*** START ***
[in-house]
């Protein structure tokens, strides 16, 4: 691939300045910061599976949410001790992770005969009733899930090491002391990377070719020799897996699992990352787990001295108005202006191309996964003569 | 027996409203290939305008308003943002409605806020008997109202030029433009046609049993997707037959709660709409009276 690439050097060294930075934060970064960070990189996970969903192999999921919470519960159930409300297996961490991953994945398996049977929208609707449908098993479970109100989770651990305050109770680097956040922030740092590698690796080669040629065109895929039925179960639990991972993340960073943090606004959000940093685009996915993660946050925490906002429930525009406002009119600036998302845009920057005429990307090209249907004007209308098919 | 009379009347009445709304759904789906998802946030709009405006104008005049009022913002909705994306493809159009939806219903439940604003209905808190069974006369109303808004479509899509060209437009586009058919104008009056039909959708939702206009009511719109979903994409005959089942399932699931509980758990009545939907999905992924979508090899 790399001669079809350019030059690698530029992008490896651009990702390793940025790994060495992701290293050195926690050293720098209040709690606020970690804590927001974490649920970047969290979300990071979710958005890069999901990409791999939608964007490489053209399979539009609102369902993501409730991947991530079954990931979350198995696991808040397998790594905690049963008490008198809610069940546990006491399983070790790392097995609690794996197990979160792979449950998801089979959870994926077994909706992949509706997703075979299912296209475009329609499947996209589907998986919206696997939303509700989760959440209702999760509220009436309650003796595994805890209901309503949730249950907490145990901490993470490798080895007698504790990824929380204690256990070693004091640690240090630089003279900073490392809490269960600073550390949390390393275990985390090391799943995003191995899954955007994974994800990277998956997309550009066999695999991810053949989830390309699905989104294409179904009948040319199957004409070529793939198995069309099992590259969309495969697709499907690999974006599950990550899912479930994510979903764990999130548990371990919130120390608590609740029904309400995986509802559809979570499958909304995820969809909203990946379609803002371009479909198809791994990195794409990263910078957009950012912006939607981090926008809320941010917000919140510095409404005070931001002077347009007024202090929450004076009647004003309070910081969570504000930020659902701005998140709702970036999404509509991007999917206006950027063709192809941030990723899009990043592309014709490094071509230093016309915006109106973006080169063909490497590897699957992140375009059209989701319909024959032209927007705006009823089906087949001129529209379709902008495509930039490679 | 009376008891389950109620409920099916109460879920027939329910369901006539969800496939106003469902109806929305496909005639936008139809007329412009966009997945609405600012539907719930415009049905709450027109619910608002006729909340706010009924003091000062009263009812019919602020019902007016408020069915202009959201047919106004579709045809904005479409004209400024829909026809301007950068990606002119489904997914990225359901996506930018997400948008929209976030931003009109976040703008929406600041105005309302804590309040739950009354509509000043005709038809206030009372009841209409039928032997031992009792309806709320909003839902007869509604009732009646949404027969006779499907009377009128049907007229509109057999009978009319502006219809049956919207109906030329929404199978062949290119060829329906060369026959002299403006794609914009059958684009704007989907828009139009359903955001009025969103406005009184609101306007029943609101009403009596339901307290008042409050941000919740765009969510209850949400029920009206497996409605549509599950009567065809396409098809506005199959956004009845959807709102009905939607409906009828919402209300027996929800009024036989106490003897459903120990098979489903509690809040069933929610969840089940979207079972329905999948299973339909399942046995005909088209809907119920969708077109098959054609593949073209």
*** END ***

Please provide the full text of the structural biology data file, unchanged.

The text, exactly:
[in-house]
């Protein structure tokens, strides 16, 4: 691939300045910061599976949410001790992770005969009733899930090491002391990377070719020799897996699992990352787990001295108005202006191309996964003569 | 027996409203290939305008308003943002409605806020008997109202030029433009046609049993997707037959709660709409009276 690439050097060294930075934060970064960070990189996970969903192999999921919470519960159930409300297996961490991953994945398996049977929208609707449908098993479970109100989770651990305050109770680097956040922030740092590698690796080669040629065109895929039925179960639990991972993340960073943090606004959000940093685009996915993660946050925490906002429930525009406002009119600036998302845009920057005429990307090209249907004007209308098919 | 009379009347009445709304759904789906998802946030709009405006104008005049009022913002909705994306493809159009939806219903439940604003209905808190069974006369109303808004479509899509060209437009586009058919104008009056039909959708939702206009009511719109979903994409005959089942399932699931509980758990009545939907999905992924979508090899 790399001669079809350019030059690698530029992008490896651009990702390793940025790994060495992701290293050195926690050293720098209040709690606020970690804590927001974490649920970047969290979300990071979710958005890069999901990409791999939608964007490489053209399979539009609102369902993501409730991947991530079954990931979350198995696991808040397998790594905690049963008490008198809610069940546990006491399983070790790392097995609690794996197990979160792979449950998801089979959870994926077994909706992949509706997703075979299912296209475009329609499947996209589907998986919206696997939303509700989760959440209702999760509220009436309650003796595994805890209901309503949730249950907490145990901490993470490798080895007698504790990824929380204690256990070693004091640690240090630089003279900073490392809490269960600073550390949390390393275990985390090391799943995003191995899954955007994974994800990277998956997309550009066999695999991810053949989830390309699905989104294409179904009948040319199957004409070529793939198995069309099992590259969309495969697709499907690999974006599950990550899912479930994510979903764990999130548990371990919130120390608590609740029904309400995986509802559809979570499958909304995820969809909203990946379609803002371009479909198809791994990195794409990263910078957009950012912006939607981090926008809320941010917000919140510095409404005070931001002077347009007024202090929450004076009647004003309070910081969570504000930020659902701005998140709702970036999404509509991007999917206006950027063709192809941030990723899009990043592309014709490094071509230093016309915006109106973006080169063909490497590897699957992140375009059209989701319909024959032209927007705006009823089906087949001129529209379709902008495509930039490679 | 009376008891389950109620409920099916109460879920027939329910369901006539969800496939106003469902109806929305496909005639936008139809007329412009966009997945609405600012539907719930415009049905709450027109619910608002006729909340706010009924003091000062009263009812019919602020019902007016408020069915202009959201047919106004579709045809904005479409004209400024829909026809301007950068990606002119489904997914990225359901996506930018997400948008929209976030931003009109976040703008929406600041105005309302804590309040739950009354509509000043005709038809206030009372009841209409039928032997031992009792309806709320909003839902007869509604009732009646949404027969006779499907009377009128049907007229509109057999009978009319502006219809049956919207109906030329929404199978062949290119060829329906060369026959002299403006794609914009059958684009704007989907828009139009359903955001009025969103406005009184609101306007029943609101009403009596339901307290008042409050941000919740765009969510209850949400029920009206497996409605549509599950009567065809396409098809506005199959956004009845959807709102009905939607409906009828919402209300027996929800009024036989106490003897459903120990098979489903509690809040069933929610969840089940979207079972329905999948299973339909399942046995005909088209809907119920969708077109098959054609593949073209």